In Taylor the Supreme Court observed that, to find a defendant guilty based on the provocative acts of his accomplice, the acts must be “ ‘committed in furtherance of the common design. [Citations.]’ [Citation.]” (Taylor, supra, 3 Cal.3d at p. 583, fn. 1.) The court reiterated this principle in People v. Antick, supra, 15 Cal.3d at p. 88: “Where a murder ․ is attributable not to the acts of the defendant himself, but rather to the acts of his accomplice, the defendant's vicarious liability for the killing is based upon ‘the rules defining principals and criminal conspiracies․ [For the defendant] [t]o be so guilty, however, the accomplice must cause the death of another human being by an act committed in furtherance of the common design.’ [Citation.]” Substantial evidence supports the inference that Baker–Riley's provocative acts were committed in furtherance of the common design of facilitating the robbery and making it clear, to use appellant's words, that Davis “had no business” selling marijuana “in our town,” i.e., Los Osos. It is reasonable to infer that Baker–Riley's aim was to so terrorize Davis that, not only would he surrender his property, but he would also desist from selling marijuana in Los Osos and would not report the robbery to the police.
Appellant claims that, even if the evidence is sufficient to support his conviction of murder, it is insufficient to establish murder in the first degree because the People failed to show “that he harbored a deliberate and premeditated intent to kill.” As we noted in People v. Baker–Riley, supra, 207 Cal.App.4th at p. 635, “ ‘provocative act implied malice murders are first degree murders when they occur during the course of a felony enumerated in section 189 [e.g., robbery] that would support a first degree felony-murder conviction. [Citation.]’ [Citation.]” Thus, there is no requirement that the People prove “a deliberate and premeditated intent to kill.”
Relying on People v. Concha, supra, 47 Cal.4th 653, appellant argues that Baker–Riley was wrongly decided. In Concha the Supreme Court held that, when the defendant's “accomplice is killed by the intended victim in the course of an attempted murder,” the “defendant may be convicted of first degree murder ․ if the defendant personally acted willfully, deliberately, and with premeditation during the attempted murder.” (Id., at p. 658.) In a subsequent opinion, the Supreme Court explained that it had so held because “attempted murder is not one of the enumerated felonies in section 189. [Citation.]” (People v. Gonzalez, supra, 54 Cal.4th at p. 661, fn. 13.) Robbery and burglary, on the other hand, are felonies enumerated in section 189. Since Baker–Riley and this case involve a killing committed during both a robbery and burglary, our decisions in these two cases do not conflict with Concha. (See also People v. Mejia, supra, 211 Cal.App.4th at p. 620 [“section 189 still may be used to elevate an implied malice provocative act murder to first degree so long as the provocative act which prompts the third party's use of lethal force occurs during the commission of a section 189 felony”].)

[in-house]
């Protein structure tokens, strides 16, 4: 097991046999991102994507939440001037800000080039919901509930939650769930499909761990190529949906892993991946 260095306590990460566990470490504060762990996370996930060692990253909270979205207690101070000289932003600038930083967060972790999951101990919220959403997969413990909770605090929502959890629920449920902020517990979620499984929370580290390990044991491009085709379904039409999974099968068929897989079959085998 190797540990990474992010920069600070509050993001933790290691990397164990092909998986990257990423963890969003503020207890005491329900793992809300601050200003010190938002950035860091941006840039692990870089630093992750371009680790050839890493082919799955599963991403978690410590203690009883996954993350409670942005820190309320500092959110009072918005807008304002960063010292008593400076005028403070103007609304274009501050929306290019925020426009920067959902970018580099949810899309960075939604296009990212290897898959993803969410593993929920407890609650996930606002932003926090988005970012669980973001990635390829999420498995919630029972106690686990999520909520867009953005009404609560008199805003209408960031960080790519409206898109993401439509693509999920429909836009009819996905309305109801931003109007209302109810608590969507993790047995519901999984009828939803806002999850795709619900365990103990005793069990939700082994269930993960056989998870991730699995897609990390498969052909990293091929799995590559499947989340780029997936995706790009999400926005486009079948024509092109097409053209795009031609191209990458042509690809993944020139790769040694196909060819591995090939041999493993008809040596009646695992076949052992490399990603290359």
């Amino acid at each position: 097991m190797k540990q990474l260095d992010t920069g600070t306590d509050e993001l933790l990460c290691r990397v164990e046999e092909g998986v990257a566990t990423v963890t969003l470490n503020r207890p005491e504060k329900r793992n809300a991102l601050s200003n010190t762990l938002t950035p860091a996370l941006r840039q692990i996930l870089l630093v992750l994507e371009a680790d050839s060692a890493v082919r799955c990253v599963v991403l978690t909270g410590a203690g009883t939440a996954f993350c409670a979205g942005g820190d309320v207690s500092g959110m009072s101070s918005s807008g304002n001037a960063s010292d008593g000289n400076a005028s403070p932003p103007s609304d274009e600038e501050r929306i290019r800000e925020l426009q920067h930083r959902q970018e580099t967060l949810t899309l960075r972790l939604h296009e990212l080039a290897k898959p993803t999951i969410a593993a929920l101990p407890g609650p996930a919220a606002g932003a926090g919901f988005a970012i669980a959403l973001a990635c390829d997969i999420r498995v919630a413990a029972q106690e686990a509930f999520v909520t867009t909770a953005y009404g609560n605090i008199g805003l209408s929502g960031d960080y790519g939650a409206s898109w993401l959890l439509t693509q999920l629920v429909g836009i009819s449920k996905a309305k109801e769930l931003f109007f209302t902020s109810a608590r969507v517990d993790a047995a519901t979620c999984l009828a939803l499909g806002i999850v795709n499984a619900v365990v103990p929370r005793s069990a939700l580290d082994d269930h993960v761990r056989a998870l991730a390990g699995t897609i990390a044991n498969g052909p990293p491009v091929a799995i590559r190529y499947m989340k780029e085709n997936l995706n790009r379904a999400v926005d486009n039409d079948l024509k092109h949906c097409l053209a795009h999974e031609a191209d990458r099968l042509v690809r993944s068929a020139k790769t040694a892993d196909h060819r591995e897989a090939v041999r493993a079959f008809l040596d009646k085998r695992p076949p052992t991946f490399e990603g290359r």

One final observation of the provocative act murder doctrine seems in order: a “mastermind's” conviction of murder based on that doctrine is sound public policy. Allowing a “mastermind” to escape liability for murder while his provocateur accomplice (Baker–Riley) suffers a first degree murder conviction would be inconsistent and unfair. It could also encourage a criminal planner to employ accomplices to do his bidding in his absence to shield himself from the application of the provocative act murder doctrine. Nothing in People v. McCoy (2001) 25 Cal.4th 1111, 1118–1119 compels, or even suggests the conclusion that a “mastermind” of an armed home-invasion robbery should not have first degree murder liability where the provocative act murder doctrine applies.
Appellant claims that “the trial court erroneously failed to instruct the jury that it could not return a first degree murder conviction without finding that [he] personally acted with willfulness, deliberation, and premeditation.” For the reasons discussed above, such an instruction would have misstated the law as declared in People v. Baker–Riley, supra, 207 Cal.App.4th at p. 635.
Appellant argues that the trial court erroneously failed to instruct sua sponte that he could be convicted of murder only if he had personally harbored malice. The court was not required to so instruct because it gave CALCRIM No. 561, the standard instruction on provocative act murder when the defendant is an accomplice of the perpetrator of the provocative act. That instruction adequately explained the requirement of implied malice. The instruction stated that appellant could not be found guilty of murder unless the People proved that (1) appellant was an accomplice of Baker–Riley; (2) Baker–Riley intentionally committed an act “[w]hose natural and probable consequences are dangerous to human life, because there is a high probability that the act will provoke a deadly response”; and (3) Baker–Riley “knew that the natural and probable consequences of the provocative act were dangerous to human life and then acted with conscious disregard for life.”